Cornell University will hold the inaugural Cancer Research Symposium to showcase diverse and groundbreaking cancer research on campus and to better integrate investigators from departments and colleges across the Ithaca campus with Weill Cornell Medicine in New York City.
The symposium will be held at the College of Veterinary Medicine April 5-6. It will feature presentations by researchers who represent the breadth of cancer research and activities on Cornell’s Ithaca campus. These generally fall under five key areas: animal models, cancer cell biology, physical sciences and engineering, drug development and chemical biology, and community engagement between young researchers and cancer patients.
Key people from Weill Cornell Medicine were invited to attend the symposium, including Lewis Cantley, the Meyer Director of the Sandra and Edward Meyer Cancer Center. Cantley will be part of a panel discussion moderated by Nobel Prize winner Harold Varmus, the Lewis Thomas University Professor of Medicine and a member of the Meyer Cancer Center at Weill Cornell Medicine. The panel will explore the state of cancer research at Cornell and strategies to more effectively link researchers in Ithaca and at Weill Cornell Medicine. Currently, many Ithaca-based researchers are members of the Meyer Cancer Center.
Round table discussions among Ithaca-campus groups will identify potential collaborations that could lead to the development of multi-investigator research and training grants.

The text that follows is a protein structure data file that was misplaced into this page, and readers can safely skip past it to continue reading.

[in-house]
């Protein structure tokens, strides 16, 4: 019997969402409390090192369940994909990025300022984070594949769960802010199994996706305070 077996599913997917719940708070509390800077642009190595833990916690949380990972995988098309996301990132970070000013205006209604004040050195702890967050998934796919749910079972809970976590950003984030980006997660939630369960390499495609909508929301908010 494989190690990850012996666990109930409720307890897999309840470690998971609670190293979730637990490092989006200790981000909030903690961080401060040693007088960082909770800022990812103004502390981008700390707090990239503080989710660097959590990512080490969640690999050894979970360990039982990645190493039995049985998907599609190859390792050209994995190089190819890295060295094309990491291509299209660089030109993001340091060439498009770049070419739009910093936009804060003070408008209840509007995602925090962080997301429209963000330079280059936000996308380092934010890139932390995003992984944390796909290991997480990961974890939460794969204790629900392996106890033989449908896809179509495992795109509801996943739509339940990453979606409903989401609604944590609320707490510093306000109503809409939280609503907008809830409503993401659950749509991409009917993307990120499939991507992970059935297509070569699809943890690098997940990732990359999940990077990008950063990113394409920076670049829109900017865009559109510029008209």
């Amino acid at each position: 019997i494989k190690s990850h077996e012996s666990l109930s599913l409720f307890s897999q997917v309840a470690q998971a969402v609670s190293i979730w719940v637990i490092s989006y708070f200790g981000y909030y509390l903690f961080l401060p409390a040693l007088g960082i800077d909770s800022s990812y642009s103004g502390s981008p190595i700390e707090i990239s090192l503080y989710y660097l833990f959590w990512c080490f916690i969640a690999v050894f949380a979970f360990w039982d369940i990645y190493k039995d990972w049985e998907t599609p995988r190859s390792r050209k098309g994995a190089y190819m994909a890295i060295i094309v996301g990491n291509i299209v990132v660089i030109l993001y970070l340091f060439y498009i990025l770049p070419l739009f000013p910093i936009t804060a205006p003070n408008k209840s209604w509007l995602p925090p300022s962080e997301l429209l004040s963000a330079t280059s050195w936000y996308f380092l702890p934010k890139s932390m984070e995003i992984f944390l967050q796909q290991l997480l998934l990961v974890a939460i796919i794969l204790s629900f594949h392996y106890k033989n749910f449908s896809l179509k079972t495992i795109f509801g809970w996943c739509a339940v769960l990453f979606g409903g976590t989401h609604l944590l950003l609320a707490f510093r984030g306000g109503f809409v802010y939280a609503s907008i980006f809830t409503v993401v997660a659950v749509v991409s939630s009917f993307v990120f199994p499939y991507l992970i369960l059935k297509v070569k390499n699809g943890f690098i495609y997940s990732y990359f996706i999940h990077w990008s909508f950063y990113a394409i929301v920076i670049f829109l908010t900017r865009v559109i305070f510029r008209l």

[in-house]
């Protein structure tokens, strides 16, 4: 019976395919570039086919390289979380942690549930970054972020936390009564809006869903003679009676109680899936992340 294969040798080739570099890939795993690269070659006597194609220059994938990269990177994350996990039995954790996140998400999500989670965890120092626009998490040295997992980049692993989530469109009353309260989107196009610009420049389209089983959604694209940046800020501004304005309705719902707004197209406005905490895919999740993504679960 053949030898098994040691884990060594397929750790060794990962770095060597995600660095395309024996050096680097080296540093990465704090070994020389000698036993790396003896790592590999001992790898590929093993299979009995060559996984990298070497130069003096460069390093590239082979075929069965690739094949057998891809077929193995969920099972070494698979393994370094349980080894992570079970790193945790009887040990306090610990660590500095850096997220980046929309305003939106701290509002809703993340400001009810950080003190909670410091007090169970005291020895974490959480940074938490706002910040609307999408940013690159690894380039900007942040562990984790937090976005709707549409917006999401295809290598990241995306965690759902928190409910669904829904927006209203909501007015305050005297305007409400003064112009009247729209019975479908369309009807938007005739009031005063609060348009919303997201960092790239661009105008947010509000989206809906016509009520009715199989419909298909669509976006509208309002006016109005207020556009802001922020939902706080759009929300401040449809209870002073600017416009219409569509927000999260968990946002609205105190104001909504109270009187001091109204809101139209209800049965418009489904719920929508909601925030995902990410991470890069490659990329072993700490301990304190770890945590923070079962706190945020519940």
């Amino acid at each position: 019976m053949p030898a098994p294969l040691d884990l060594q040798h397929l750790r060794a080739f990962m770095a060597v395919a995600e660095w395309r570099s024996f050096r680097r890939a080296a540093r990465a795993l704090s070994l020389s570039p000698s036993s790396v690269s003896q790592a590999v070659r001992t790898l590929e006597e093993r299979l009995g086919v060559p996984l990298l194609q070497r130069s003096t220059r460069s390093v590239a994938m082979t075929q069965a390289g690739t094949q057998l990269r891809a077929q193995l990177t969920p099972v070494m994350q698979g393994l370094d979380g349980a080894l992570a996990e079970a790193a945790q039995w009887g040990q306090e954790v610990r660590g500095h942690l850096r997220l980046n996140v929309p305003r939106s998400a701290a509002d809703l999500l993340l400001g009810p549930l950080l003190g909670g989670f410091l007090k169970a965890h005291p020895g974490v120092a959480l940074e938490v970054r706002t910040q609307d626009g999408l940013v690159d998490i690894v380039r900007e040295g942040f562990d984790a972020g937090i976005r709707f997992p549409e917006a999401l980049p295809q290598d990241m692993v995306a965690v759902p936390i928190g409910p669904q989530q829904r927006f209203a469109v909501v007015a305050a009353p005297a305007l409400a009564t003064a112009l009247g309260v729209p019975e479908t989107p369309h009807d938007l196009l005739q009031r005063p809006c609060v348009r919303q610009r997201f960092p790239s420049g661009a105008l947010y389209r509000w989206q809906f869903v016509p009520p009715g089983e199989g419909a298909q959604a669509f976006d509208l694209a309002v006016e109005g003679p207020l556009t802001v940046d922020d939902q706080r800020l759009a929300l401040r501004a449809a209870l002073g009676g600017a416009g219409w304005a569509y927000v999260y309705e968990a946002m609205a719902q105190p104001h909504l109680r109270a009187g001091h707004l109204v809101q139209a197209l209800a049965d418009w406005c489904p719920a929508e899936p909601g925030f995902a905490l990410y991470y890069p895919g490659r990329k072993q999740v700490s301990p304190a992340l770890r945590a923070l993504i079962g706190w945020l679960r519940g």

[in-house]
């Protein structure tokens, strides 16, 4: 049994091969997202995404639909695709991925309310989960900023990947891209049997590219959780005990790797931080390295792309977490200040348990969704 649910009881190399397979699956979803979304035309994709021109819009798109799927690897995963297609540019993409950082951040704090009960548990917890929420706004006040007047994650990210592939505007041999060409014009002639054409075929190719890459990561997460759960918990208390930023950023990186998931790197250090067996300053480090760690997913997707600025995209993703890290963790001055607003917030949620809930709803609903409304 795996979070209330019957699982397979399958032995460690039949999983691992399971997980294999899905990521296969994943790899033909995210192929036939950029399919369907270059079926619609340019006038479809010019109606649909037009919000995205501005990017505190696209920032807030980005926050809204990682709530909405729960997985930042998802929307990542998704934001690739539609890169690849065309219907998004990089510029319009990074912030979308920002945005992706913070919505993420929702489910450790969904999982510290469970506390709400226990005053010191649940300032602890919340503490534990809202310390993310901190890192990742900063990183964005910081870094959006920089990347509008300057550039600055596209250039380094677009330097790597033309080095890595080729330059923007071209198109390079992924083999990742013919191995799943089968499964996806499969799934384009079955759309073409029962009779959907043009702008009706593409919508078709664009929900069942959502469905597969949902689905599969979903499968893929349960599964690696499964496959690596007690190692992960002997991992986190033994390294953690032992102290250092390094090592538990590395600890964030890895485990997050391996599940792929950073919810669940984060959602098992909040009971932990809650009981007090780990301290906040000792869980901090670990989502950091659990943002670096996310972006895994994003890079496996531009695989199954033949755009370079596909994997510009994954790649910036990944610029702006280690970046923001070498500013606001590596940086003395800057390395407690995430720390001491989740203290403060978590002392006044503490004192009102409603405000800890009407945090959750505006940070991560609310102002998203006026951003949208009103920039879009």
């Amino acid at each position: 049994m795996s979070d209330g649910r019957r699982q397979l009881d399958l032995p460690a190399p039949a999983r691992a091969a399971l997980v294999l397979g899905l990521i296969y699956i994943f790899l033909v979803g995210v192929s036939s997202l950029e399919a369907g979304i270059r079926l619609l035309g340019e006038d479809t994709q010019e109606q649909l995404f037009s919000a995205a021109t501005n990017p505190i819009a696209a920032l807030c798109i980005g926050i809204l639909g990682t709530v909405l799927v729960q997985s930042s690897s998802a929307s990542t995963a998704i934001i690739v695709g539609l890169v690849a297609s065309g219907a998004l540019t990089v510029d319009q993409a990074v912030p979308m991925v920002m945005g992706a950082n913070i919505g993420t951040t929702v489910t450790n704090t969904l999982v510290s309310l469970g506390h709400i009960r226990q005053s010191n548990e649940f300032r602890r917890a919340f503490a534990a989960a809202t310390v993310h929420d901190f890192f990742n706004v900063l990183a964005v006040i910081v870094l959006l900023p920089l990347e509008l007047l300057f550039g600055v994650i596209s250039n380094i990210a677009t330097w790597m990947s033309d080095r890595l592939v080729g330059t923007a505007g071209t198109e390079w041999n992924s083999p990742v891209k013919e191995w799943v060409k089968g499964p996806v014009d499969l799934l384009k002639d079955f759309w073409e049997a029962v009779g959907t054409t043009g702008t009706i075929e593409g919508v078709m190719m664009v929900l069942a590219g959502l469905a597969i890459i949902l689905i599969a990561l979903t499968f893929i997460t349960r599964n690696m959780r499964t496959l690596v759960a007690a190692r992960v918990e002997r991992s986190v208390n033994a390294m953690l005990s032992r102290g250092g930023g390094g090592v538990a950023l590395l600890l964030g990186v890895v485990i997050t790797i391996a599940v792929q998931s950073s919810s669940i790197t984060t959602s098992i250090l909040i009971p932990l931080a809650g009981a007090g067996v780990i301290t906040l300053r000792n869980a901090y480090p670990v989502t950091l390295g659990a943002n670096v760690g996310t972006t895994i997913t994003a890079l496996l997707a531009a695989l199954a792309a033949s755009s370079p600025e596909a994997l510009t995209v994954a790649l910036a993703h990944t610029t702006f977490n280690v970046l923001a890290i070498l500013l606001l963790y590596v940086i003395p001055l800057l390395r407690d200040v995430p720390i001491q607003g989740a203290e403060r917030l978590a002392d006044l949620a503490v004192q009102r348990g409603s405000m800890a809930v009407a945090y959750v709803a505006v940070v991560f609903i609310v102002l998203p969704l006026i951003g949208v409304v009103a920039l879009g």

“There is a lot of amazing cancer research going on at Cornell, but it’s spread across different colleges, departments and areas of expertise,” said Claudia Fischbach, associate professor of biomedical engineering and director of the Cornell Center on the Physics of Cancer Metabolism. Fischbach is one of the symposium organizers, along with Robert Weiss, professor of molecular genetics, and Richard Cerione, the Goldwin Smith Professor of Pharmacology and Chemical Biology.
“The primary goal [of the event] is to bring the Ithaca cancer community together, to give people a better idea of the scope of the research,” Weiss said. “Right now, there is no centralized structure.”
The hope is that such meetings will help create a campuswide identity around cancer research.
“We hope that our efforts take off,” Cerione said. “It would be very complementary and beneficial to the efforts at Weill Cornell Medicine. There are things going on here that aren’t going on there.”
One strength at Cornell in Ithaca is the partnership between the Cornell cancer research community and Ithaca’s Cancer Resource Center; the collaboration connects Cornell trainees (graduate students and postdoctoral associates) who research cancer with patients and survivors in the community. While patients have opportunities to ask questions about cancer research and treatments, trainees learn to communicate and present their work to the public. The program also helps trainees tailor their research to the public’s needs.
“We are not aware of any other program that does this,” said Weiss, who is a leader on the Cornell side of the program, which started with a curriculum development grant from the Office of Engagement Initiatives.
Other strengths include the development of a wide variety of genetically engineered mouse models of cancer; cancer cell biology and the roles of signaling, genomics and stem cells; imaging approaches such as Cornell dots, nanoparticles developed for cancer detection; biomedical engineering to create better systems to deliver drugs to tumor cells and tumor models to better understand how cancer cells behave in the body; and chemical biology and drug development.
Registration for the event is closed.